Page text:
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Ground, in the context of electronics, is the reference point for all signals or a common path in an electrical circuit where all of the voltages can be measured from. This is also called the common drain since the voltage measurement along it is zero.
Ground could also refer to the earth ground, literally connecting electrical equipment to the ground to prevent user contact with high voltages.
Ground or grounding originally began as a safety measure to prevent accidental electrocution. Take for example the case of a refrigerator with a metal body, if for some reason the body becomes electrically charged, there would be nowhere for the electricity to go since it has rubber feet, until somebody accidentally touches it and is shocked. To prevent this, a wire is used to connect the chassis to the ground so that any rogue electrical charge would dissipate to the ground, hence the name. This connection is typically done via a grounding rod; all the appliances in a house are ideally connected to a common circuit ground and then connected to the literal earth ground via the rod. This is also used for lighting protection systems where lightning is gathered via a lightning rod, to prevent it from hitting something else, and then dissipated on the earth ground.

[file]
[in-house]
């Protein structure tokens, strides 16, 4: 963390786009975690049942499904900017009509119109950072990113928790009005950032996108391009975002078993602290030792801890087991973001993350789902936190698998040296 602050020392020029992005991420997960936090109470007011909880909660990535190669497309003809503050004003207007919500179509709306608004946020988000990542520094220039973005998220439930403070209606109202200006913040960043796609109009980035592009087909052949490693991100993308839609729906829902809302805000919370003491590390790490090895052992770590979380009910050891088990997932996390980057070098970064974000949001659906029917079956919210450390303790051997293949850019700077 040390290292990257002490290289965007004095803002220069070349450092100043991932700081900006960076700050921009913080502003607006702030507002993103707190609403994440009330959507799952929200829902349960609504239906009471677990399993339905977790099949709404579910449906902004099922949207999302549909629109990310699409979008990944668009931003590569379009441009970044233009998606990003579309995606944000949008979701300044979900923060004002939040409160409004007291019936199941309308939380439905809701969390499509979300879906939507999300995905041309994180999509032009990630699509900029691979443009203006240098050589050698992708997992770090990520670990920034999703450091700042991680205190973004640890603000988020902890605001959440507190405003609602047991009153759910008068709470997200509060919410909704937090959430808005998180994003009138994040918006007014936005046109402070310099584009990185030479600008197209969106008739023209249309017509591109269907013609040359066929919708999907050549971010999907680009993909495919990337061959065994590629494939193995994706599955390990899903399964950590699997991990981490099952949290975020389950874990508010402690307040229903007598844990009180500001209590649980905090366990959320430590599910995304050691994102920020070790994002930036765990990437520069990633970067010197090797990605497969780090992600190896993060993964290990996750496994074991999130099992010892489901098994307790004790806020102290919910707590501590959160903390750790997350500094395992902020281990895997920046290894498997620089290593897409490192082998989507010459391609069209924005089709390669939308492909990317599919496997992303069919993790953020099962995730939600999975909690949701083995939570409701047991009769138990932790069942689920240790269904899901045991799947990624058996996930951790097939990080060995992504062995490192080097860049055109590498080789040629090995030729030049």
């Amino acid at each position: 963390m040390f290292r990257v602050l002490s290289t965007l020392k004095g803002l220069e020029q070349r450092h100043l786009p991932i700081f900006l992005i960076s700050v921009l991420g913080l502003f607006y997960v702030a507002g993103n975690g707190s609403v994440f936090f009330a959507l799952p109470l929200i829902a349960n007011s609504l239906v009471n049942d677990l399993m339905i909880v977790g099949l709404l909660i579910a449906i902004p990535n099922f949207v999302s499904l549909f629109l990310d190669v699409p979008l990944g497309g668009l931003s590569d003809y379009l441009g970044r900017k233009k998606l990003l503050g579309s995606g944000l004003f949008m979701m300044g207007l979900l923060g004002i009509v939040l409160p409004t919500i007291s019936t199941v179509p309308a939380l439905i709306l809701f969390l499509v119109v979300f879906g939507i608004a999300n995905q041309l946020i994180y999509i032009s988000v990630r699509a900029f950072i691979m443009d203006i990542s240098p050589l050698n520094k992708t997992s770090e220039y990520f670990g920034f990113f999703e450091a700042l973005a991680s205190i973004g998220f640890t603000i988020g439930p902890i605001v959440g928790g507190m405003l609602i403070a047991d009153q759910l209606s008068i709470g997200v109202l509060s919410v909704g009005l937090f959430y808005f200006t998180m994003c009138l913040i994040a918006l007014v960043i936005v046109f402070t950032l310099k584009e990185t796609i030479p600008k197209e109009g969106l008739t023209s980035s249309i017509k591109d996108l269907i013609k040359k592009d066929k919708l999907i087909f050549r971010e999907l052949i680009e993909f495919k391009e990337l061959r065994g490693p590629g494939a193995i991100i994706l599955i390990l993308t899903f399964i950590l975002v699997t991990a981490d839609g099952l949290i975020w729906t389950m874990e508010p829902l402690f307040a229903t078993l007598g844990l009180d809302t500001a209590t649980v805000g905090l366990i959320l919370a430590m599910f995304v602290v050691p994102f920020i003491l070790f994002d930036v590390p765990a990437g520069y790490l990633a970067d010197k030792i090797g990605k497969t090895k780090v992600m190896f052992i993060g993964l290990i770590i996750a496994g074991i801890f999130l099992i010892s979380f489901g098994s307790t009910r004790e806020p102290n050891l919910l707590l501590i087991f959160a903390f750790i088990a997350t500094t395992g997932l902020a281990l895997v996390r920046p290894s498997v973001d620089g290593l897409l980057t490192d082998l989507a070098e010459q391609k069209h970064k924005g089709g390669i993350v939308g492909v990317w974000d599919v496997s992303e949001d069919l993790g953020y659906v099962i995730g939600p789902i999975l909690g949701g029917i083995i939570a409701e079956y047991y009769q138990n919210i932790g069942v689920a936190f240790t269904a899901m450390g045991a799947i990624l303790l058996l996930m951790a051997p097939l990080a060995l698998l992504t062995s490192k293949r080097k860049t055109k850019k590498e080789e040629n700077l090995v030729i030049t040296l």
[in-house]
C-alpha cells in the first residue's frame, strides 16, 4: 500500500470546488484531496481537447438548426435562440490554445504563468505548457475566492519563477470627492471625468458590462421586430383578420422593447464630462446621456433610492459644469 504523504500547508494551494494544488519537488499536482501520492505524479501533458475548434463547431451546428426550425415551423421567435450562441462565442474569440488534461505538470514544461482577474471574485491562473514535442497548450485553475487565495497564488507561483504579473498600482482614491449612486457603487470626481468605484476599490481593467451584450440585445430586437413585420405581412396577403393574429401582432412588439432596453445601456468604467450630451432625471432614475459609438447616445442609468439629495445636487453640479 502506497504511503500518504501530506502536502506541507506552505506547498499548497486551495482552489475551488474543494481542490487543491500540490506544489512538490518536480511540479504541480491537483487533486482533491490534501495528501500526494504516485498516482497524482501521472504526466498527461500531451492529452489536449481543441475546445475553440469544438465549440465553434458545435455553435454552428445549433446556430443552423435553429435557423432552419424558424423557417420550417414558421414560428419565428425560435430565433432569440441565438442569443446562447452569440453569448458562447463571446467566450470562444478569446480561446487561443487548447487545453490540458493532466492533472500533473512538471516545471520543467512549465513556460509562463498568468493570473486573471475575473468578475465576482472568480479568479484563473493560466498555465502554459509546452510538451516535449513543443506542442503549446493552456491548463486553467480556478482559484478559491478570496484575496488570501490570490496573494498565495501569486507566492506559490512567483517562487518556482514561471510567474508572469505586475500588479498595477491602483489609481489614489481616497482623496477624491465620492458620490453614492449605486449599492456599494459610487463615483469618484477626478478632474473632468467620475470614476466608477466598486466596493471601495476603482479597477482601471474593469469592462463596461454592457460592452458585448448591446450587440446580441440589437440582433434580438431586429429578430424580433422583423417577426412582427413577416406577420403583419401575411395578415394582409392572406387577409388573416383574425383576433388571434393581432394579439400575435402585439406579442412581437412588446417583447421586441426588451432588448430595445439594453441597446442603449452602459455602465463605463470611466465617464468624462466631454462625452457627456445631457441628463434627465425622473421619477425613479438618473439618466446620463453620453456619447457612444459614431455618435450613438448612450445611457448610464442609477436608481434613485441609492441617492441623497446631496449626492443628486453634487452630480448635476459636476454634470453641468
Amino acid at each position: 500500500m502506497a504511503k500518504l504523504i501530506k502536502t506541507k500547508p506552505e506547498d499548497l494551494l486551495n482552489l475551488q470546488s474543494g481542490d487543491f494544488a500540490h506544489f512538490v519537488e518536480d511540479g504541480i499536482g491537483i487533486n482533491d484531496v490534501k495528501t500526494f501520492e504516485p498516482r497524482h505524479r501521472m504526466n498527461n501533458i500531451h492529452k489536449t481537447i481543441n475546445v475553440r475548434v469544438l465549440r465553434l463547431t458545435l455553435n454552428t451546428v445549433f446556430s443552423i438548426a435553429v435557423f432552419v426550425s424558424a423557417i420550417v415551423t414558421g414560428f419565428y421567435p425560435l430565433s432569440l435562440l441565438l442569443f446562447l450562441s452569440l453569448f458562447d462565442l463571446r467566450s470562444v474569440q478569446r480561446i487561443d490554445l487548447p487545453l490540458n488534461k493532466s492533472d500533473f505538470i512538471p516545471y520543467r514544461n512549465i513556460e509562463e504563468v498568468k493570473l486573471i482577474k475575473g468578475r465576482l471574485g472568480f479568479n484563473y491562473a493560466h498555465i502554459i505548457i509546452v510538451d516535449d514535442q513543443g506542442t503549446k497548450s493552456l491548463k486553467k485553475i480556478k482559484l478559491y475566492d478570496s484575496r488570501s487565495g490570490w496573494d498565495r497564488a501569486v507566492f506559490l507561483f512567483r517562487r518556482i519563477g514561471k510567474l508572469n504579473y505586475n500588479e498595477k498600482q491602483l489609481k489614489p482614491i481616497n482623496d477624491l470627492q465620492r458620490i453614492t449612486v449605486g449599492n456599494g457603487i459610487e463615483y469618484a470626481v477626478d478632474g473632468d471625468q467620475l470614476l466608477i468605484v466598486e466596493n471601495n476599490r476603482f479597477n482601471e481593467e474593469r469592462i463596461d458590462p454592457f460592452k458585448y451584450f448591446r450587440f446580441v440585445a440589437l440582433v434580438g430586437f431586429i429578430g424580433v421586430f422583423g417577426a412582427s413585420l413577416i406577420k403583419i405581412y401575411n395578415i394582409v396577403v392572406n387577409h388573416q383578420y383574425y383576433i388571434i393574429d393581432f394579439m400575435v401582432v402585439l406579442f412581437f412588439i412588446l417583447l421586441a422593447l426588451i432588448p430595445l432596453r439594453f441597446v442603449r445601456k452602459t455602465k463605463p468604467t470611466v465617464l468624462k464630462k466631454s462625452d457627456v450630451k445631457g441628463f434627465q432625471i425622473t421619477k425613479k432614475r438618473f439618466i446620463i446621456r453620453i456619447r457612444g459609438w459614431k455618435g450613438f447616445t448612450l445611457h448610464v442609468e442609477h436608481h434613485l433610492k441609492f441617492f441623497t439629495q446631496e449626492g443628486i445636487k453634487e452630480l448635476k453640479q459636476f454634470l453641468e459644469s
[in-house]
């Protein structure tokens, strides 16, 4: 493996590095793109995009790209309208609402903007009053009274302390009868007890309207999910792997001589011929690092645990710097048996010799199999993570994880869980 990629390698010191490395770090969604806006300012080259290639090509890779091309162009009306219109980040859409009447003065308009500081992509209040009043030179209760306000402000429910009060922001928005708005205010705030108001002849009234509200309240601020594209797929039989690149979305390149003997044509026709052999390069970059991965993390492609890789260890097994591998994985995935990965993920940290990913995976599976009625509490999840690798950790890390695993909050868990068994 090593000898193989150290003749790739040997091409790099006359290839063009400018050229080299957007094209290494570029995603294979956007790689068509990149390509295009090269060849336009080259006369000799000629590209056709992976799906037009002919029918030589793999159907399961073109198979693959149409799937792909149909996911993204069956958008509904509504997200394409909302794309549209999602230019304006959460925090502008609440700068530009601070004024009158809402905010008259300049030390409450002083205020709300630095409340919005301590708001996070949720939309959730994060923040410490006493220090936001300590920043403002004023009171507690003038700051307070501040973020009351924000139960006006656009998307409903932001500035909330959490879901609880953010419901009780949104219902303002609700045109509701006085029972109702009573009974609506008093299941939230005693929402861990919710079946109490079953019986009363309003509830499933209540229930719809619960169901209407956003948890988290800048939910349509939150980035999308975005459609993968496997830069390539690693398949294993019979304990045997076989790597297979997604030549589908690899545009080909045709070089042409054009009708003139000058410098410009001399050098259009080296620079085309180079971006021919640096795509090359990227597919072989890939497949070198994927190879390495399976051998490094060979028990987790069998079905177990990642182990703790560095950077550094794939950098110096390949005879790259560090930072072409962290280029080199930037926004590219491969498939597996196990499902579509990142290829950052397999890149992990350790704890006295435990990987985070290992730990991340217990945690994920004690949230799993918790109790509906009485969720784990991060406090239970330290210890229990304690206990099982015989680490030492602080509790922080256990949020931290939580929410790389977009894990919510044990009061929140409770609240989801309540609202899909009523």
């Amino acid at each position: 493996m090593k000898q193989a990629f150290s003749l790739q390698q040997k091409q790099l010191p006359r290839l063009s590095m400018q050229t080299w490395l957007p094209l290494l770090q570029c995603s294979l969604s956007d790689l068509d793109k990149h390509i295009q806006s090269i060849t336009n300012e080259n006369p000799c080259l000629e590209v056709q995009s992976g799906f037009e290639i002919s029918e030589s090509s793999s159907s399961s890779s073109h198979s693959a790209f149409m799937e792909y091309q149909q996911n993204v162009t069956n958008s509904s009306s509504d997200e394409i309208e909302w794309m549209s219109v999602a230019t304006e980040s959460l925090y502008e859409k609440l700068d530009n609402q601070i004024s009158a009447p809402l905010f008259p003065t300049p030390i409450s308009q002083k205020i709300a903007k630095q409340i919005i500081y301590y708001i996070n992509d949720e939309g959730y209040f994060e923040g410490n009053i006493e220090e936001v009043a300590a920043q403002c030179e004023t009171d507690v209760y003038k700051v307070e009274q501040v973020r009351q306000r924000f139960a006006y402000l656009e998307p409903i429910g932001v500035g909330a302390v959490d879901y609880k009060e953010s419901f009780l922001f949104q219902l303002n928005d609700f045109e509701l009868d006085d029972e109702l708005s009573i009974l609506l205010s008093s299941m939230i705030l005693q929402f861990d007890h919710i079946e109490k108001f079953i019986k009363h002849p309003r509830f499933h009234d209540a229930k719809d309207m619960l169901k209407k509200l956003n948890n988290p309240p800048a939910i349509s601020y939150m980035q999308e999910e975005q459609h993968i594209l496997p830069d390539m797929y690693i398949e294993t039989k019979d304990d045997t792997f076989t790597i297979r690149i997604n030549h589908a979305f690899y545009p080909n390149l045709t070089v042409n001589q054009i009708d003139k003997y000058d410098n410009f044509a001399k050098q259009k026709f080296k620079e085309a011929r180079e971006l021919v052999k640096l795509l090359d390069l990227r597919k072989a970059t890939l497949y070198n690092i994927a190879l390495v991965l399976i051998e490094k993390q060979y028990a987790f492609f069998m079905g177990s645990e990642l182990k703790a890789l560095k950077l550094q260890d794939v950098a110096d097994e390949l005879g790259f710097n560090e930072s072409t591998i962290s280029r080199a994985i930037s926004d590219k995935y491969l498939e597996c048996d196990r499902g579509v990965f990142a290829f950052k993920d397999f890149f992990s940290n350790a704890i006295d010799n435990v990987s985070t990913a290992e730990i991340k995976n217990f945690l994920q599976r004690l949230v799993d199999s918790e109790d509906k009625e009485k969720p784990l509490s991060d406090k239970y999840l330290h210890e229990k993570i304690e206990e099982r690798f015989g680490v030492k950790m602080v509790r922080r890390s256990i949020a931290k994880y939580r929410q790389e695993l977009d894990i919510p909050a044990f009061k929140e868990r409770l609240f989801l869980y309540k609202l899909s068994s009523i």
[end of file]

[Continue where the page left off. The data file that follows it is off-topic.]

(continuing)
Ground means something entirely different for electronic circuits. It is considered as the common reference point to measure voltage against any point of the circuit and is considered to have zero voltage. It is also the common connection that all electrical components must connect to in one way or another in order to complete the circuit.